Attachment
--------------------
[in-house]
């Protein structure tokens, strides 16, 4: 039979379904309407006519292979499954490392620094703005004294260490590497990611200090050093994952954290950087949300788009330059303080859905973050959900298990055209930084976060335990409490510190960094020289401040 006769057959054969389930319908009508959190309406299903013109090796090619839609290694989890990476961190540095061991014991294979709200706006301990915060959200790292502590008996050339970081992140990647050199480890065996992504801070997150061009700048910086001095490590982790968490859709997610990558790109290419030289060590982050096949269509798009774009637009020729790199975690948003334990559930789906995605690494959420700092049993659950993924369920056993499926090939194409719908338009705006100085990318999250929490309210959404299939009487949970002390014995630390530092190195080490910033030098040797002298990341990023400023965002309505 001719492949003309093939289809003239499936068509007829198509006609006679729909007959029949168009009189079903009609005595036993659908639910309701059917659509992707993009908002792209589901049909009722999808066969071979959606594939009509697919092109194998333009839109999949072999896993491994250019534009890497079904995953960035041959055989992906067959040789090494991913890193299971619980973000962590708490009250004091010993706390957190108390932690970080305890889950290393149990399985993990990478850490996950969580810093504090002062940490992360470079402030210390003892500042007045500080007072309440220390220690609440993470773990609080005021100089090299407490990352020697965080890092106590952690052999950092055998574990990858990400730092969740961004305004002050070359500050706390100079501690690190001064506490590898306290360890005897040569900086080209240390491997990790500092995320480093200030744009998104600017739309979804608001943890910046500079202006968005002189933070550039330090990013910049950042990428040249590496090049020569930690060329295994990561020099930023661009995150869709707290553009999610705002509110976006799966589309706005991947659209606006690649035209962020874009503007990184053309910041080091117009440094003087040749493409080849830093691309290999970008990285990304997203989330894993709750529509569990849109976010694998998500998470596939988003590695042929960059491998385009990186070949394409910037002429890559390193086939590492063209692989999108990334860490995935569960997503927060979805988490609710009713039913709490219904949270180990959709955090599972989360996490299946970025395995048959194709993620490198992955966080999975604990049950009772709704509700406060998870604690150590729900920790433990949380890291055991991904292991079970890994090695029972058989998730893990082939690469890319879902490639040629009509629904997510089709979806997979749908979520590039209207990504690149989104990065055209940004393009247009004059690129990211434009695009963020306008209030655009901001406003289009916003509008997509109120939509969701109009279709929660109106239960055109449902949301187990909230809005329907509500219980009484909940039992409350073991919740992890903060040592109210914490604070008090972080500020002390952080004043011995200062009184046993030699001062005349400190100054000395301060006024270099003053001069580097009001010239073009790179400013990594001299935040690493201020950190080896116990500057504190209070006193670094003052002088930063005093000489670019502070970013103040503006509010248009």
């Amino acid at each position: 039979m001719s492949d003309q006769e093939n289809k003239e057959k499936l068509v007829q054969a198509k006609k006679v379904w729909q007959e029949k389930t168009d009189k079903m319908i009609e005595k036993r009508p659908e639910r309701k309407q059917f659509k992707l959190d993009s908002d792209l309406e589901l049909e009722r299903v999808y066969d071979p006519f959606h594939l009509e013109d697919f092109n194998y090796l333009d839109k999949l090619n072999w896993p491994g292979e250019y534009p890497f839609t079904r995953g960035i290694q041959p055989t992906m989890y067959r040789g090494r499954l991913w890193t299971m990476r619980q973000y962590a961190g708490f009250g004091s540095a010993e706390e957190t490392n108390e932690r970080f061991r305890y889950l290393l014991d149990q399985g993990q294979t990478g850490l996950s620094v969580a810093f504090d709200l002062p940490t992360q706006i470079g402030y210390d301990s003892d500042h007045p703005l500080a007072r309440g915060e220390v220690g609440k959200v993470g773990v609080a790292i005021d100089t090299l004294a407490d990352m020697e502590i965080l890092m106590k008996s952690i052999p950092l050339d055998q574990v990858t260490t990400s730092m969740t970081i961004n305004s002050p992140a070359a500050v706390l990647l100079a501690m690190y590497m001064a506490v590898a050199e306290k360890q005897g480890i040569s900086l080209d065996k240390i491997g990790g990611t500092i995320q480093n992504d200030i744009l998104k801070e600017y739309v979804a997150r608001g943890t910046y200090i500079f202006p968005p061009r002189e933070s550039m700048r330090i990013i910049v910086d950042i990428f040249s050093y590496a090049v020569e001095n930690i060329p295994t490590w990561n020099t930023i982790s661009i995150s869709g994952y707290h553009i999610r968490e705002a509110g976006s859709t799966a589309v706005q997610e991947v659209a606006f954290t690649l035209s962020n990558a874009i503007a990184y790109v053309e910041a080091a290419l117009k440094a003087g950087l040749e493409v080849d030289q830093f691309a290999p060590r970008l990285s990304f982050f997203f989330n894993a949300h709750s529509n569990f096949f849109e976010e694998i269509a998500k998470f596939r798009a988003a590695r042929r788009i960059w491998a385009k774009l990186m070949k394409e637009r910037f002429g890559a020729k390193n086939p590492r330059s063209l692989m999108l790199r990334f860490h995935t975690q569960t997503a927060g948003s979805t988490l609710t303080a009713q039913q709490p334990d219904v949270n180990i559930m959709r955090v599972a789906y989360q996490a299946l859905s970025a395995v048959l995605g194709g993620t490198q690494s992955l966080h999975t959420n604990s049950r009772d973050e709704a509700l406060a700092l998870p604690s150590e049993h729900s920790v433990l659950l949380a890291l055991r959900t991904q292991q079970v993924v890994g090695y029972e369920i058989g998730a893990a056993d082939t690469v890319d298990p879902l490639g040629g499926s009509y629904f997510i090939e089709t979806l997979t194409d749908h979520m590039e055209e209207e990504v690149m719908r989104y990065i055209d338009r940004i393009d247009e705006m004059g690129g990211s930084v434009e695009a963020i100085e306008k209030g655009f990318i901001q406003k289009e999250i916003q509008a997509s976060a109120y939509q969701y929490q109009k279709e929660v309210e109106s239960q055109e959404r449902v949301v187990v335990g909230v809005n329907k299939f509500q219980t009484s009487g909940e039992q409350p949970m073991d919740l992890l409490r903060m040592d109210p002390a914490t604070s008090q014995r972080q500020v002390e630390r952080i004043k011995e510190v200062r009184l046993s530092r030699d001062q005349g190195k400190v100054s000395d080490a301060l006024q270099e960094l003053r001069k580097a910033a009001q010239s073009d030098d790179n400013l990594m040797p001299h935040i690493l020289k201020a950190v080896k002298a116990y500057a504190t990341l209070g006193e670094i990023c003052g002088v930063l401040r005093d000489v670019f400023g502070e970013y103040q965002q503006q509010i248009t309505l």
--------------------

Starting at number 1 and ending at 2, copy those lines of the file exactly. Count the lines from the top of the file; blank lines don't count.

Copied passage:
[in-house]
């Protein structure tokens, strides 16, 4: 039979379904309407006519292979499954490392620094703005004294260490590497990611200090050093994952954290950087949300788009330059303080859905973050959900298990055209930084976060335990409490510190960094020289401040 006769057959054969389930319908009508959190309406299903013109090796090619839609290694989890990476961190540095061991014991294979709200706006301990915060959200790292502590008996050339970081992140990647050199480890065996992504801070997150061009700048910086001095490590982790968490859709997610990558790109290419030289060590982050096949269509798009774009637009020729790199975690948003334990559930789906995605690494959420700092049993659950993924369920056993499926090939194409719908338009705006100085990318999250929490309210959404299939009487949970002390014995630390530092190195080490910033030098040797002298990341990023400023965002309505 001719492949003309093939289809003239499936068509007829198509006609006679729909007959029949168009009189079903009609005595036993659908639910309701059917659509992707993009908002792209589901049909009722999808066969071979959606594939009509697919092109194998333009839109999949072999896993491994250019534009890497079904995953960035041959055989992906067959040789090494991913890193299971619980973000962590708490009250004091010993706390957190108390932690970080305890889950290393149990399985993990990478850490996950969580810093504090002062940490992360470079402030210390003892500042007045500080007072309440220390220690609440993470773990609080005021100089090299407490990352020697965080890092106590952690052999950092055998574990990858990400730092969740961004305004002050070359500050706390100079501690690190001064506490590898306290360890005897040569900086080209240390491997990790500092995320480093200030744009998104600017739309979804608001943890910046500079202006968005002189933070550039330090990013910049950042990428040249590496090049020569930690060329295994990561020099930023661009995150869709707290553009999610705002509110976006799966589309706005991947659209606006690649035209962020874009503007990184053309910041080091117009440094003087040749493409080849830093691309290999970008990285990304997203989330894993709750529509569990849109976010694998998500998470596939988003590695042929960059491998385009990186070949394409910037002429890559390193086939590492063209692989999108990334860490995935569960997503927060979805988490609710009713039913709490219904949270180990959709955090599972989360996490299946970025395995048959194709993620490198992955966080999975604990049950009772709704509700406060998870604690150590729900920790433990949380890291055991991904292991079970890994090695029972058989998730893990082939690469890319879902490639040629009509629904997510089709979806997979749908979520590039209207990504690149989104990065055209940004393009247009004059690129990211434009695009963020306008209030655009901001406003289009916003509008997509109120939509969701109009279709929660109106239960055109449902949301187990909230809005329907509500219980009484909940039992409350073991919740992890903060040592109210914490604070008090972080500020002390952080004043011995200062009184046993030699001062005349400190100054000395301060006024270099003053001069580097009001010239073009790179400013990594001299935040690493201020950190080896116990500057504190209070006193670094003052002088930063005093000489670019502070970013103040503006509010248009």